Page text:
Federal Legal Framework

According to Platt, prior to the great Mississippi flood of 1927, preparation for and recovery from floods and other natural hazards was primarily a state and local issue. After this epochal flood, the federal government began to take a much larger role. Rather than taking a lead in risk avoidance, however, the federal role became one of risk reduction and risk sharing. This shift had a profound effect on how development occurred in hazardous coastal areas. The government was now seen as a “fixer” and a protector. It was thought that hazards could be reduced, if not eliminated, through engineering, and the government was there to bail out citizens and businesses when there were failures. This policy shift essentially facilitated the development of many thousands of acres of hazardous property that likely would not have been developed if left to market forces alone.

Land Use

Building in the floodplain

There is no federal land use law.  Federal laws that directly impact adaptation to climate change deal mainly with mitigation and response to disasters.

This patchwork of federal programs, some limiting development in hazardous zones (e.g., CoBRA), but most facilitating it (e.g., the NFIP), does not promote an “overarching federal policy [that] governs land use and development in hazard prone areas”. Such an overarching policy is needed to address climate change issues, and more importantly, to provide critical federal leadership

Learn more about the principal federal laws that impact coastal management, and that could have a direct impact on the development of policy for adapting the change in the coastal zone…

 

Building Codes

Hurricane Damage has torn a home in two piecesThere is no federally-enforced building code nor is any federal agency charged with administering building codes at the national level. Instead, building code recommendations and standards are derived from the International Code Council (ICC) or The Institute of Business and Home Safety (IBHS).  These standards may be adopted in part or in toto by state or local governments, a measure not required by the Federal government.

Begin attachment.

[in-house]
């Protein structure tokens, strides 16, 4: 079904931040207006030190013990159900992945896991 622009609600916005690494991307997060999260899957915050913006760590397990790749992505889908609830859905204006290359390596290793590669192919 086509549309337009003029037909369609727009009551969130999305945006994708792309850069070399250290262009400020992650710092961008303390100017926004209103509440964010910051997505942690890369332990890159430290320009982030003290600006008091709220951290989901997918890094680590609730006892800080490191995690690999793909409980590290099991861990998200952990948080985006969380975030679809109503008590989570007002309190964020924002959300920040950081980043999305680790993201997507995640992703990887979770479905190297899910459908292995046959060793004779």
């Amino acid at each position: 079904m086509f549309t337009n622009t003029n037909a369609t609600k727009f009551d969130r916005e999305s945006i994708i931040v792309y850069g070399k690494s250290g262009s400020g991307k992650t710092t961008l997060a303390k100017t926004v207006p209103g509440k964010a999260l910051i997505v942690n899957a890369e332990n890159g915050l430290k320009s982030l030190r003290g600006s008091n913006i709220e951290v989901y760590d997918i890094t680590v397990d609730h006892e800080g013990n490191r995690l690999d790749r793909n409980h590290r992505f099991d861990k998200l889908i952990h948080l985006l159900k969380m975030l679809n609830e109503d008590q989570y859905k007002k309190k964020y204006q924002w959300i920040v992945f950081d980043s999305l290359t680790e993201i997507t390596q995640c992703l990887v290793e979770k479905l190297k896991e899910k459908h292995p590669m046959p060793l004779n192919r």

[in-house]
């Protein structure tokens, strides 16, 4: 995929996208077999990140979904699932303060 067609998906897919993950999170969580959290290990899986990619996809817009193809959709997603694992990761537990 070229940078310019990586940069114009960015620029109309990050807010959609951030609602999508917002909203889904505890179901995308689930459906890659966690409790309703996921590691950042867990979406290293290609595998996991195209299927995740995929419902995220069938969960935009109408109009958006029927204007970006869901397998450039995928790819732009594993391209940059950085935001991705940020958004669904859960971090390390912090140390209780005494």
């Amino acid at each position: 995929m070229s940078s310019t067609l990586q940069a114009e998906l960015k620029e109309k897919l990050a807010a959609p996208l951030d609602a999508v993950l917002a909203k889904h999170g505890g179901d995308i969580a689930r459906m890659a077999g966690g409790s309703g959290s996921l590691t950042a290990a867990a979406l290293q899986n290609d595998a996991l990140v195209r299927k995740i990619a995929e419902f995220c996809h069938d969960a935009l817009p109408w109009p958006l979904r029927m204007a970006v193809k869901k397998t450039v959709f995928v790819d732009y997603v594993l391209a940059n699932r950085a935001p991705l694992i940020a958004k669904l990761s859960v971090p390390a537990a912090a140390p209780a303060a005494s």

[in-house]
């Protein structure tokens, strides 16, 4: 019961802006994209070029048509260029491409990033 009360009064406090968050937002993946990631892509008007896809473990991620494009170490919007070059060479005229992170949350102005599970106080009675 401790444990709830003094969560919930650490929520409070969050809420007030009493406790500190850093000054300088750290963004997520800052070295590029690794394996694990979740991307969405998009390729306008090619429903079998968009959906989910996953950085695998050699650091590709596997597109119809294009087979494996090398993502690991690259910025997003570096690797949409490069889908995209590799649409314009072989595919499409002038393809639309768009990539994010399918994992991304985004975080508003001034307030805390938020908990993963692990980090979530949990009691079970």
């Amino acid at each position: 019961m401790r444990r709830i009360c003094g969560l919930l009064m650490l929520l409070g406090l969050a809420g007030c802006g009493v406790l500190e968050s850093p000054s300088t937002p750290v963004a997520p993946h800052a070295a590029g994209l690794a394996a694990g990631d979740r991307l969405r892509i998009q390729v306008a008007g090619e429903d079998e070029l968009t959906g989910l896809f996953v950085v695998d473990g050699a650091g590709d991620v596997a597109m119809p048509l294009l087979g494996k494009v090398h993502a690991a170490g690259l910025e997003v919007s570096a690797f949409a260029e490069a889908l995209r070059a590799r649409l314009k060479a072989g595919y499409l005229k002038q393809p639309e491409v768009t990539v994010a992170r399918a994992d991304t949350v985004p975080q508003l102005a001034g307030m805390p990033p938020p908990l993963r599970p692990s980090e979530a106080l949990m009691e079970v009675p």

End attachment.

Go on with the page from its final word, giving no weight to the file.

Strong Federal leadership is needed in hazard mitigation planning to encourage and  implement  changes in policy so that buildings and developments are designed according to the type and degree of hazard.  Policy should be based on the latest version of model building codes, developed though disaster safety research.

 Learn more about the organizations guiding disaster safety building codes and what they recommend…

Summary on the Federal Framework

This is a review of  the principal federal laws above that impact coastal management, and that could have a direct impact on the development of policy for adapting to change in the coastal zone. This patchwork of federal programs, some limiting development in hazardous zones (e.g., CoBRA), but most facilitating it (e.g., the NFIP), does not promote an “overarching federal policy [that] governs land use and development in hazard prone areas”. Such an overarching policy is needed to address climate change issues, and more importantly, to provide critical federal leadership.

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